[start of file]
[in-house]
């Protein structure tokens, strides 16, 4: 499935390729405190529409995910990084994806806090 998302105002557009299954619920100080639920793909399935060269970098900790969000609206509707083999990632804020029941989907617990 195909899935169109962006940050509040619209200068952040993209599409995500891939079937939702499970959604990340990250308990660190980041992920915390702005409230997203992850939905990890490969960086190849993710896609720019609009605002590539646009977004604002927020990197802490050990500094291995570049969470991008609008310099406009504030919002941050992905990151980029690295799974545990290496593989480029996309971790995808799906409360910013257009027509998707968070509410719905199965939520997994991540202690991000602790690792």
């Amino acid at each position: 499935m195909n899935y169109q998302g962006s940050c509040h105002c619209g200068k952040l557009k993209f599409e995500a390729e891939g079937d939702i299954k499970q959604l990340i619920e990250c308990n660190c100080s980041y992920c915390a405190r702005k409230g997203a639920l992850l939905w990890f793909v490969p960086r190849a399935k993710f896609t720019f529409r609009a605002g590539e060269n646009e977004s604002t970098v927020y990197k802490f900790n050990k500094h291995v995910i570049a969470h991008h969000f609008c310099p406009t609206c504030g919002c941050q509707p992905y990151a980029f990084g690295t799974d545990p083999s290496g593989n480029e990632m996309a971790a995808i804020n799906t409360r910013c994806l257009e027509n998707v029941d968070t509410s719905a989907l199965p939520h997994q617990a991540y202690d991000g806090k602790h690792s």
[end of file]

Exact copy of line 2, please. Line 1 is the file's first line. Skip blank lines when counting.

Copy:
């Protein structure tokens, strides 16, 4: 499935390729405190529409995910990084994806806090 998302105002557009299954619920100080639920793909399935060269970098900790969000609206509707083999990632804020029941989907617990 195909899935169109962006940050509040619209200068952040993209599409995500891939079937939702499970959604990340990250308990660190980041992920915390702005409230997203992850939905990890490969960086190849993710896609720019609009605002590539646009977004604002927020990197802490050990500094291995570049969470991008609008310099406009504030919002941050992905990151980029690295799974545990290496593989480029996309971790995808799906409360910013257009027509998707968070509410719905199965939520997994991540202690991000602790690792």